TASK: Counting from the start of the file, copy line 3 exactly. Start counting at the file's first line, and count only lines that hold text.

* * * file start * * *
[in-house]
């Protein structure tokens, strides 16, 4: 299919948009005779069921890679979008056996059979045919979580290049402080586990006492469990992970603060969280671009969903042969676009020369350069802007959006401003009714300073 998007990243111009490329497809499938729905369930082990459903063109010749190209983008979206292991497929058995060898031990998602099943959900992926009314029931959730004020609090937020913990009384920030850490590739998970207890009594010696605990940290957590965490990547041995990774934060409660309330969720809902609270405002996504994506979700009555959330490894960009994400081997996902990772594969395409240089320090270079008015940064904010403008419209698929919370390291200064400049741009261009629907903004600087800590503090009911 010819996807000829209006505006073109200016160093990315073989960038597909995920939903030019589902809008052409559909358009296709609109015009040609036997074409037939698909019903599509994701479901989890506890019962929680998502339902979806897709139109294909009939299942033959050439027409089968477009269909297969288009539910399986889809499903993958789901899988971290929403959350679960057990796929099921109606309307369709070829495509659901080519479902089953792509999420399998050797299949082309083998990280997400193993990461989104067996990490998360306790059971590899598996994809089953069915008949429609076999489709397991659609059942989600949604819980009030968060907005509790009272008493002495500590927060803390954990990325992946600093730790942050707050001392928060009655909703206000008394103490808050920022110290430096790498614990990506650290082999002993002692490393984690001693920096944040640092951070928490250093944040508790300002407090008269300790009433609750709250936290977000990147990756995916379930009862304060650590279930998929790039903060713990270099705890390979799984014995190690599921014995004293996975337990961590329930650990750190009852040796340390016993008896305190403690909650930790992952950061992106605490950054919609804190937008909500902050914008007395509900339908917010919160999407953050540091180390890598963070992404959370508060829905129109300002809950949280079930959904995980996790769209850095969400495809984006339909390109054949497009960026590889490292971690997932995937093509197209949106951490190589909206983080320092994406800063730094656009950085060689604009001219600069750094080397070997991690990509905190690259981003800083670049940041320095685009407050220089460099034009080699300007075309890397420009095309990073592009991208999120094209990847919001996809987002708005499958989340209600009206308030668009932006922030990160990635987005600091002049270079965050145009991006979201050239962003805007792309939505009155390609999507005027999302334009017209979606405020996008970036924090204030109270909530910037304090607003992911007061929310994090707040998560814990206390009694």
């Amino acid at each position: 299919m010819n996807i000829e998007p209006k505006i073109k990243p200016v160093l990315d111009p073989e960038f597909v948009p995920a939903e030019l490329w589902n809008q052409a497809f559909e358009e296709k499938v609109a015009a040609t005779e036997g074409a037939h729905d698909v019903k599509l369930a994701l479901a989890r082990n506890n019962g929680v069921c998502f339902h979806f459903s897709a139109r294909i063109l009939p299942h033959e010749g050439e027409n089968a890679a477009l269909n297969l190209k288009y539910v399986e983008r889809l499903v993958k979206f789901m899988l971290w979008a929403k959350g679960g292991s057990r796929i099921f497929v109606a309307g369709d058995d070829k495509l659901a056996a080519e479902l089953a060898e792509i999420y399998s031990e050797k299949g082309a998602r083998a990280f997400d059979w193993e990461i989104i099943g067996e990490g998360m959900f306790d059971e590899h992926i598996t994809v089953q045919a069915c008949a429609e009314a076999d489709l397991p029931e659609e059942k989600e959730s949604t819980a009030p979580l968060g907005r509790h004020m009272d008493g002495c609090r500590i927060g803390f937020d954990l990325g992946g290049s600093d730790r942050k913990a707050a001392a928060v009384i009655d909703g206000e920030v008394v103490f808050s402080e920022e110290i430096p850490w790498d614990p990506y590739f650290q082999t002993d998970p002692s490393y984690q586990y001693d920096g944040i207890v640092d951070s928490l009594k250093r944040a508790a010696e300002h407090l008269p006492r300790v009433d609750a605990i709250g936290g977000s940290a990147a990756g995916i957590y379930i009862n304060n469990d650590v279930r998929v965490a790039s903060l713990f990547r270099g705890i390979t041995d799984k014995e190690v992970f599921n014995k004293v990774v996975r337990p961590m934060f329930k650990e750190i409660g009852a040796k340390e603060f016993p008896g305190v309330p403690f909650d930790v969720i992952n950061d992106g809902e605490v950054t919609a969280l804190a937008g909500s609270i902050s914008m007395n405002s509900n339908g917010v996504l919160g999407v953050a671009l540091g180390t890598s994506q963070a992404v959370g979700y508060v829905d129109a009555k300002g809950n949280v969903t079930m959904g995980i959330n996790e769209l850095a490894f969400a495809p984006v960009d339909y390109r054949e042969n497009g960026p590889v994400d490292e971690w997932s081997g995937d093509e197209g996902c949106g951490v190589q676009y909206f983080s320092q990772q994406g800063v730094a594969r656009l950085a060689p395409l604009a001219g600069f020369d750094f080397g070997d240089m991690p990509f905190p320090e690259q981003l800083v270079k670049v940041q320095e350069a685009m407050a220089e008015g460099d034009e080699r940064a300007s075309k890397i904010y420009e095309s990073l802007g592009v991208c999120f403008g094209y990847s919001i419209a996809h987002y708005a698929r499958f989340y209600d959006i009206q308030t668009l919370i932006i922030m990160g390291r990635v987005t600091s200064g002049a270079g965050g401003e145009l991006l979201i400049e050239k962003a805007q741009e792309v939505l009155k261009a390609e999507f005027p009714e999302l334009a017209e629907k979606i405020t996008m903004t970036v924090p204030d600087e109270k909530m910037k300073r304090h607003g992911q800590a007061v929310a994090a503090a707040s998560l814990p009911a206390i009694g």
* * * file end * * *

């Amino acid at each position: 299919m010819n996807i000829e998007p209006k505006i073109k990243p200016v160093l990315d111009p073989e960038f597909v948009p995920a939903e030019l490329w589902n809008q052409a497809f559909e358009e296709k499938v609109a015009a040609t005779e036997g074409a037939h729905d698909v019903k599509l369930a994701l479901a989890r082990n506890n019962g929680v069921c998502f339902h979806f459903s897709a139109r294909i063109l009939p299942h033959e010749g050439e027409n089968a890679a477009l269909n297969l190209k288009y539910v399986e983008r889809l499903v993958k979206f789901m899988l971290w979008a929403k959350g679960g292991s057990r796929i099921f497929v109606a309307g369709d058995d070829k495509l659901a056996a080519e479902l089953a060898e792509i999420y399998s031990e050797k299949g082309a998602r083998a990280f997400d059979w193993e990461i989104i099943g067996e990490g998360m959900f306790d059971e590899h992926i598996t994809v089953q045919a069915c008949a429609e009314a076999d489709l397991p029931e659609e059942k989600e959730s949604t819980a009030p979580l968060g907005r509790h004020m009272d008493g002495c609090r500590i927060g803390f937020d954990l990325g992946g290049s600093d730790r942050k913990a707050a001392a928060v009384i009655d909703g206000e920030v008394v103490f808050s402080e920022e110290i430096p850490w790498d614990p990506y590739f650290q082999t002993d998970p002692s490393y984690q586990y001693d920096g944040i207890v640092d951070s928490l009594k250093r944040a508790a010696e300002h407090l008269p006492r300790v009433d609750a605990i709250g936290g977000s940290a990147a990756g995916i957590y379930i009862n304060n469990d650590v279930r998929v965490a790039s903060l713990f990547r270099g705890i390979t041995d799984k014995e190690v992970f599921n014995k004293v990774v996975r337990p961590m934060f329930k650990e750190i409660g009852a040796k340390e603060f016993p008896g305190v309330p403690f909650d930790v969720i992952n950061d992106g809902e605490v950054t919609a969280l804190a937008g909500s609270i902050s914008m007395n405002s509900n339908g917010v996504l919160g999407v953050a671009l540091g180390t890598s994506q963070a992404v959370g979700y508060v829905d129109a009555k300002g809950n949280v969903t079930m959904g995980i959330n996790e769209l850095a490894f969400a495809p984006v960009d339909y390109r054949e042969n497009g960026p590889v994400d490292e971690w997932s081997g995937d093509e197209g996902c949106g951490v190589q676009y909206f983080s320092q990772q994406g800063v730094a594969r656009l950085a060689p395409l604009a001219g600069f020369d750094f080397g070997d240089m991690p990509f905190p320090e690259q981003l800083v270079k670049v940041q320095e350069a685009m407050a220089e008015g460099d034009e080699r940064a300007s075309k890397i904010y420009e095309s990073l802007g592009v991208c999120f403008g094209y990847s919001i419209a996809h987002y708005a698929r499958f989340y209600d959006i009206q308030t668009l919370i932006i922030m990160g390291r990635v987005t600091s200064g002049a270079g965050g401003e145009l991006l979201i400049e050239k962003a805007q741009e792309v939505l009155k261009a390609e999507f005027p009714e999302l334009a017209e629907k979606i405020t996008m903004t970036v924090p204030d600087e109270k909530m910037k300073r304090h607003g992911q800590a007061v929310a994090a503090a707040s998560l814990p009911a206390i009694g």